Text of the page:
Penned by Man Booker-nominated author David Means, Instructions for a Funeral is a poetic and poignant collection of short stories. From a tale about fatherhood to one that follows two FBI agents on a stakeout, the stories offer lifelong lessons about compassion, love, addiction and more. Each unlike the last, these tales not only thrill, but also also provoke contemplation.
This beguiling book is made up of 15 stories by 15 writers, each exploring their relationship with their mother. What My Mother and I Don’t Talk About began as a moving personal essay by Michele Filgate, the book’s editor, and is unputdownable. Whether estranged or close, funny, tender, heartbreaking or mystifying, each of these mother/child dynamics is complex and entirely unique—yet readers will see themselves in a lot of the beautiful stories.
Written by respected English music journalist Jon Savage, This searing light, the sun and everything else: Joy Division: The Oral History is essential reading for music fans. Detailing the pioneering band’s existence (from 1976 to 1980), Savage draws from interviews with surviving band members—Peter Hook, Stephen Morris and Bernard Sumner—and contemporaries including their manager Rob Gretton, Factory Records co-founder Tony Wilson, art designer Peter Saville and others. This comprehensive and chronological account of the wildly influential post-punk band offers insights and stories never heard before.
Black is the Body: Stories From My Grandmother’s Time, My Mother’s Time, and Mine is a memoir, made up of several personal essays that meld together the experiences of author Emily Bernard’s family. From growing up black in the South to addressing interracial marriage, international adoption and motherhood, the book tells a tale of race in America—but it’s more than that. Anchored by a horrific violent crime that changed her life, Bernard shares complex and personal—but also always universal—stories in this moving book.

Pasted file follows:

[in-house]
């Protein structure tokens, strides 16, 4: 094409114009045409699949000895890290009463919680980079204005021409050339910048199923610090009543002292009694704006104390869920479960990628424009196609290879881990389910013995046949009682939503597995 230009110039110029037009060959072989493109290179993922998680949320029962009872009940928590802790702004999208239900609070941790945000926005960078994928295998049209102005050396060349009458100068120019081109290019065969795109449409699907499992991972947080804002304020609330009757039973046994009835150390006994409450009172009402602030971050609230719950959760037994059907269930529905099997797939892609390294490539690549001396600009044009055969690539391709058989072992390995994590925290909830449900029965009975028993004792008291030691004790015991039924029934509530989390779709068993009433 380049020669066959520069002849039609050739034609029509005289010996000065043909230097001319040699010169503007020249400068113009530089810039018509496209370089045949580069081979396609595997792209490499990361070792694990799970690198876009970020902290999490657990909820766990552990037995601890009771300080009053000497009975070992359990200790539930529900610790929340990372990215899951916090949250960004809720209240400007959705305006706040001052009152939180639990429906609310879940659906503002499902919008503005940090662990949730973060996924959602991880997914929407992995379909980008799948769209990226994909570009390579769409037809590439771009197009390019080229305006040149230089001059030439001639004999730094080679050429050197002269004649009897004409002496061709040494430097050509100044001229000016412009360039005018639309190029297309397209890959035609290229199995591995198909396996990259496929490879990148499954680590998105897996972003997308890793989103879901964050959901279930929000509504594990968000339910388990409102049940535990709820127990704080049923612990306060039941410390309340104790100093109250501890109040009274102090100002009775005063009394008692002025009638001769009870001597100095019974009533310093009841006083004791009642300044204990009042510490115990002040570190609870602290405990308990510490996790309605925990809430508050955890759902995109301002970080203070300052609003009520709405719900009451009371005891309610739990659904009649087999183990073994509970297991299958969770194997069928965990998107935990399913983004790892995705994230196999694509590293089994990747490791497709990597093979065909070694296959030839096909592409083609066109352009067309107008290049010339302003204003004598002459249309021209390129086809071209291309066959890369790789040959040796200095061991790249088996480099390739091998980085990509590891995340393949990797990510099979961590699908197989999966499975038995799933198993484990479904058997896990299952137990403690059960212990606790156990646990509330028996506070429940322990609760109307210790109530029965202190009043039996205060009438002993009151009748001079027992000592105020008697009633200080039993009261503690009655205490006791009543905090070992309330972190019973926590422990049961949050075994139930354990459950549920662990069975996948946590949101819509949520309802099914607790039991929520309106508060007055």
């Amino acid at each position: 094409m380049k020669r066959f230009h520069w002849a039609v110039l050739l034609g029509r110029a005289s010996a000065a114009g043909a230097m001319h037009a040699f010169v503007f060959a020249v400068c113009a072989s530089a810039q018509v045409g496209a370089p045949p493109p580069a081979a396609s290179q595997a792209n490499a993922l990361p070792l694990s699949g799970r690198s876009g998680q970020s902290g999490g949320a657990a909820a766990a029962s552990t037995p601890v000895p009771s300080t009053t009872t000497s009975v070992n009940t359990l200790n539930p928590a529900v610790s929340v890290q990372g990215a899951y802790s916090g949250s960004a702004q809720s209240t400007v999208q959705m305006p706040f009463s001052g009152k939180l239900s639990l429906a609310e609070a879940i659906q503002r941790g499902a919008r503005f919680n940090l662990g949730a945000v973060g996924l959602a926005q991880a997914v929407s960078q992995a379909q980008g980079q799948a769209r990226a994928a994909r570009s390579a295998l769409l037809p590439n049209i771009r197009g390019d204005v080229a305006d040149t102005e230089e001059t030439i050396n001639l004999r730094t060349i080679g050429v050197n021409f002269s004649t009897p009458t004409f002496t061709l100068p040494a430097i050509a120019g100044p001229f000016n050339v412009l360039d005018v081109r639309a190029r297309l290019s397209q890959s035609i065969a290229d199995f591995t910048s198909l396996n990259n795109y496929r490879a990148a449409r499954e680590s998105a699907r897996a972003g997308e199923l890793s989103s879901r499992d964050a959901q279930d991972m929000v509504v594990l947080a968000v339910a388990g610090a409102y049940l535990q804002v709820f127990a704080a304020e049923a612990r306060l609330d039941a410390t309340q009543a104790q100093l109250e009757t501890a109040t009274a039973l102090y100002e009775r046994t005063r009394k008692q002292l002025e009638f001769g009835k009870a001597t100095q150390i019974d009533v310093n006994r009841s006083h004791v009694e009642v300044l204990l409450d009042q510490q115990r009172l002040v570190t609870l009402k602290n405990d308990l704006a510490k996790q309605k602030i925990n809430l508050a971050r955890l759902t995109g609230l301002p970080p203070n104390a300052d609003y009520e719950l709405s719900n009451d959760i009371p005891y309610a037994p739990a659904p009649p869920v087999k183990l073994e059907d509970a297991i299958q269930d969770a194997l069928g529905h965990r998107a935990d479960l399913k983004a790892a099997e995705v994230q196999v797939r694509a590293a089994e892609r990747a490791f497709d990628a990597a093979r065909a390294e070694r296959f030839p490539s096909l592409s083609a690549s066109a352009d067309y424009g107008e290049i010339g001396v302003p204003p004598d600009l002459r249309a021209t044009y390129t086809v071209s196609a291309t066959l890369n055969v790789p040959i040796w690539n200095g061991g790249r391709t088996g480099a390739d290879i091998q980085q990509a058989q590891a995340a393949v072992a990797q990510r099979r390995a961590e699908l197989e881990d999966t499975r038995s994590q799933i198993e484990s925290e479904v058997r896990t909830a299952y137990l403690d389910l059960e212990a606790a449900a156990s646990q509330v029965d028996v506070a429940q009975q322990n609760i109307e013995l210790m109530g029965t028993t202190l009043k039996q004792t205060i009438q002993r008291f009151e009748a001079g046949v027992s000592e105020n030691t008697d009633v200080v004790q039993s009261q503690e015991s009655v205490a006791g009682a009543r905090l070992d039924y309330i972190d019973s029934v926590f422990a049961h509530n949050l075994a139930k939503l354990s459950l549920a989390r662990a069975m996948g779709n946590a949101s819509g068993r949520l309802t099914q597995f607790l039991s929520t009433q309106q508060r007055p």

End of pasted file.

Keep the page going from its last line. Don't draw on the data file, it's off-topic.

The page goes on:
Including primary colors, stripes and polka dots, Clarence Ruth’s book Colors de la Runway aims to teach children through fashion. Using stylized illustrations of outfits, with their corresponding color written in both English and French, Ruth’s mission is to inspire as he instructs. A longtime fashion designer, Ruth dream of a high-quality, coffee table style book for children and this is the hard-covered, glossy reality.
Musa Dağdeviren’s The Turkish Cookbook is a sprawling how-to on the country’s cuisine. It features a whopping 500+ recipes, ranging from classics like bulgur, kebabs and baklava to lesser-known regional treats like milk-poached fish and stuffed quince. With a somewhat old-world vibe, the book is rich and vibrant—much like the cuisine. Istanbul-based, Nizip-born chef Dağdeviren focuses on history and culture, and this book adds to his ongoing bid to keep his country’s culinary traditions alive.
Sophie Mackintosh’s The Water Cure is a deliciously sinister dystopic work of fiction about a family who inhabits an island where outsiders have not been allowed. After the father goes missing and three men wash ashore, the story turns into a tale of desire, violence, toxicity and revenge. The novel was long-listed for the 2018 Man Booker Prize in the category of best original novel in the English language.
Solange’s 19-track When I Get Home is available on clear vinyl, for those who enjoy the ritual and sound of real-life records. With tracks featuring Sampha, Panda Bear, Tyler the Creator, The-Dream, Abra, Dev Hynes and others, it’s a lush album that waxes and wanes effortlessly between ballads, interludes and beyond.